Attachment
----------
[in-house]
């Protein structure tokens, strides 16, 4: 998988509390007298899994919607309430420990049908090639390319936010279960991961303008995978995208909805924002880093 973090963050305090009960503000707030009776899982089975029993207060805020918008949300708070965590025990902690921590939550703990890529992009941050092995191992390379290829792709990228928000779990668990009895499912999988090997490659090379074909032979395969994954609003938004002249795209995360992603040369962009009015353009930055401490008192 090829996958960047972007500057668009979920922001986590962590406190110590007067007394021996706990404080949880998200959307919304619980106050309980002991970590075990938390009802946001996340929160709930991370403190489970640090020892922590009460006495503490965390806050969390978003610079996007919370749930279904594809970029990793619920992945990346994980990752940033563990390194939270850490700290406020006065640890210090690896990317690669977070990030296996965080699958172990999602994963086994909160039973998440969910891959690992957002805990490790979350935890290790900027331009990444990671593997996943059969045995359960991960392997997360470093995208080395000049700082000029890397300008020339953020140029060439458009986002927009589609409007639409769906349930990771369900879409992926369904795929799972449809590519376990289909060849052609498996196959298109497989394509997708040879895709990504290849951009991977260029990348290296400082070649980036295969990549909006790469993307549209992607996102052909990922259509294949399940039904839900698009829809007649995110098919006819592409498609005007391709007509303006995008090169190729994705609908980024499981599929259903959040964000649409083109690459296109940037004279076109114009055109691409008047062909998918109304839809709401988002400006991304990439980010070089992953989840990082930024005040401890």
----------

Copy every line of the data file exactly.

[in-house]
């Protein structure tokens, strides 16, 4: 998988509390007298899994919607309430420990049908090639390319936010279960991961303008995978995208909805924002880093 973090963050305090009960503000707030009776899982089975029993207060805020918008949300708070965590025990902690921590939550703990890529992009941050092995191992390379290829792709990228928000779990668990009895499912999988090997490659090379074909032979395969994954609003938004002249795209995360992603040369962009009015353009930055401490008192 090829996958960047972007500057668009979920922001986590962590406190110590007067007394021996706990404080949880998200959307919304619980106050309980002991970590075990938390009802946001996340929160709930991370403190489970640090020892922590009460006495503490965390806050969390978003610079996007919370749930279904594809970029990793619920992945990346994980990752940033563990390194939270850490700290406020006065640890210090690896990317690669977070990030296996965080699958172990999602994963086994909160039973998440969910891959690992957002805990490790979350935890290790900027331009990444990671593997996943059969045995359960991960392997997360470093995208080395000049700082000029890397300008020339953020140029060439458009986002927009589609409007639409769906349930990771369900879409992926369904795929799972449809590519376990289909060849052609498996196959298109497989394509997708040879895709990504290849951009991977260029990348290296400082070649980036295969990549909006790469993307549209992607996102052909990922259509294949399940039904839900698009829809007649995110098919006819592409498609005007391709007509303006995008090169190729994705609908980024499981599929259903959040964000649409083109690459296109940037004279076109114009055109691409008047062909998918109304839809709401988002400006991304990439980010070089992953989840990082930024005040401890």